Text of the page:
The best Brain’s Base anime that isn’t Baccano or Durarara

Brain’s Base is one anime studio that seems to fly under the radar most often. Founded in 1996 by Ozawa Juukou, formerly of TMS Entertainment, the studio is neither as historically significant as Toei Animation nor as new and flashy as MAPPA. It also lacks a specific, distinctive visual style that some other studios, such as Kyoto Animation or Trigger, bring to the table.

Nonetheless, viewers may be surprised by the sheer scale of Brain’s Base’s work. Although the studio is best known for directing classic fan favorites Baccano! and Durarara!!, he’s also created original anime works, as well as anime adaptations for supernatural dramas, fantasy adventures, romantic comedies, and original slice-of-life stories, all with a commendable amount of emotional range. These are the best of them all.

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Kamicchu! (2005)

The year is 1983, and in the city of Onomichi in Hiroshima Prefecture, Hitotsubashi Yurie is a shy but steady middle school student living her life. She does all the normal things – going to school, hanging out with her friends and harboring an intense crush on the boy she loves – until one night she finds out she’s been turned into a god. shintoist, or kami. Her family and peers come to terms with this sudden turn of events, largely with little shock or fanfare, and Yurie must now learn the ways of the gods and spirits, while continuing to navigate her teenage years.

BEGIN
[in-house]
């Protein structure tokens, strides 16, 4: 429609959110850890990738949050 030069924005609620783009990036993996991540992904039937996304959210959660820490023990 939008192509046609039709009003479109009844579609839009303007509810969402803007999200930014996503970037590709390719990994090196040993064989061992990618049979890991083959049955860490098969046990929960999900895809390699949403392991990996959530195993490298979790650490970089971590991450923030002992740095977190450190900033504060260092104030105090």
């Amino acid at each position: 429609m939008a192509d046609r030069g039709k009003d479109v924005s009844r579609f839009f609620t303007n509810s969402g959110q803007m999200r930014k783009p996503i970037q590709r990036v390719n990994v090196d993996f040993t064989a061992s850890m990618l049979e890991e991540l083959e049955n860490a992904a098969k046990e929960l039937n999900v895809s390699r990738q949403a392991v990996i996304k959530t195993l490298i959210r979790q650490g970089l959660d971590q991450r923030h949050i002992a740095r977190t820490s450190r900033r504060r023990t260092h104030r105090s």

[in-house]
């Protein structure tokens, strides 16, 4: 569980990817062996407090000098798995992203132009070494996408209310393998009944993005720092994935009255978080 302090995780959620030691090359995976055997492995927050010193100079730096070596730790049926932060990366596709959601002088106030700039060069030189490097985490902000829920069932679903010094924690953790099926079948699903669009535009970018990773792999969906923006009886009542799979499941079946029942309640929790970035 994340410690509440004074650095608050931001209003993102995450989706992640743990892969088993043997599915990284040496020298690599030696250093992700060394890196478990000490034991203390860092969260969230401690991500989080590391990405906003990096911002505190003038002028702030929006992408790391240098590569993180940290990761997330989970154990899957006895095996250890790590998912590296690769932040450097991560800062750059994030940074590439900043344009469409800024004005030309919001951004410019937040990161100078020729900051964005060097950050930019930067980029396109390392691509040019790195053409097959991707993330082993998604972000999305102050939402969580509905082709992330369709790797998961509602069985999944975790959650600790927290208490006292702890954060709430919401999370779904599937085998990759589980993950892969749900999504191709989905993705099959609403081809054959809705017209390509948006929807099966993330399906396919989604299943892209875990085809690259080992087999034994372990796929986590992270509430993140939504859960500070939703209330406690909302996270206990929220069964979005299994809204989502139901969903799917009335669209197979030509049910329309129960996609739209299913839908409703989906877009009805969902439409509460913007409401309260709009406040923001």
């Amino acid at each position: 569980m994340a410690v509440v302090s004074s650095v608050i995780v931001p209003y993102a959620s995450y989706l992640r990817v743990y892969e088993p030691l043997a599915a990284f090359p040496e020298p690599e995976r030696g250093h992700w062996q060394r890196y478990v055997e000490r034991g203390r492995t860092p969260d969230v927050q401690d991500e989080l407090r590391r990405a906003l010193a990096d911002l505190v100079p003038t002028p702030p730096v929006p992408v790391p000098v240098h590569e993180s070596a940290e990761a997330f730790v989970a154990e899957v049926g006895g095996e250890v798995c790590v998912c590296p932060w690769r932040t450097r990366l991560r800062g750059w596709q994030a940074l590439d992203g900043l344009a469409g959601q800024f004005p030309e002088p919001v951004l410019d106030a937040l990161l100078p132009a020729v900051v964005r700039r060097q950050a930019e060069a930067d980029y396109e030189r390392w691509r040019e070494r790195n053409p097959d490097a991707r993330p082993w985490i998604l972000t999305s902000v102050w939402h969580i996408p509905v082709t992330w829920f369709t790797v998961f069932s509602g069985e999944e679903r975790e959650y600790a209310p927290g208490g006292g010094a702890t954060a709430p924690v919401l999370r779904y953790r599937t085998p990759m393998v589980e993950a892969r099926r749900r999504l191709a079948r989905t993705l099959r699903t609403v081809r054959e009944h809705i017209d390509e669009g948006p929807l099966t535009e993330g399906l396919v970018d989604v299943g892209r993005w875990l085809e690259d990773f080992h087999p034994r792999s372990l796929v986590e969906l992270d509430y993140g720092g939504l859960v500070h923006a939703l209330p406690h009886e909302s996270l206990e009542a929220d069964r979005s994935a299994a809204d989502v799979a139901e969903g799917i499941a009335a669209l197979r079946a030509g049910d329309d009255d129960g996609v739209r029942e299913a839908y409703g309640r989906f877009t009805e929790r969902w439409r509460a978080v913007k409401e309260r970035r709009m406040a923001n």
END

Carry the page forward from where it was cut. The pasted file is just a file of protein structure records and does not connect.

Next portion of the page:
An original iyashikei-style and casual anime production, all 16 episodes Kamicchu! is a beautiful but highly underrated show that will appeal to those who enjoy low-stakes supernatural content and relaxing coming-of-age titles. It’s a very family-friendly series that involves both smooth comedy and subtle drama, and while some may find it a bit too slow-paced or boring for their liking, it’s a must-watch for audiences with a penchant for tranquil rural settings – – Particularly like Kamicchu! incorporates many beautifully rendered real-life locations into its story.

Natsume’s Book of Friends / Natsume Yuujinchou (2008-2012)

Since childhood, Natsume Takashi has been cursed with the ability to see youkai spirits, much like his late grandmother Reiko once did. This resulted in many terribly lonely years, as children and adults saw him as a compulsive liar or just plain creepy. One day, Natsume discovers a book that once belonged to her grandmother – the Book of Friends – which contains the names of all the spirits she possessed and therefore could control. Now Natsume is constantly harassed by spirits who wish to retrieve their names or simply take the book for themselves, including the powerful Madara, or Nyanko-sensei, who becomes Natsume’s self-appointed bodyguard.


Natsume’s Friends Book — also well known by its Japanese title, Natsume Yuujinchou – currently has six seasons under its belt, though only the first four were produced by Brain’s Base. These 52 episodes are an extremely emotionally poignant experience; whether happy or sad, wonderful or quietly tragic, there is a great sense of nostalgia that pervades everyone as the series quietly deals with themes such as grief, loss and loneliness, but also hope, l friendship and reunited family. At the end of the day, Natsume is a hard-hitting yet uplifting spectacle with lush visuals and a haunting soundtrack, and a must-watch masterpiece for any fan of supernatural or Japanese mythology.


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Princess Medusa / Kuragehime (2010)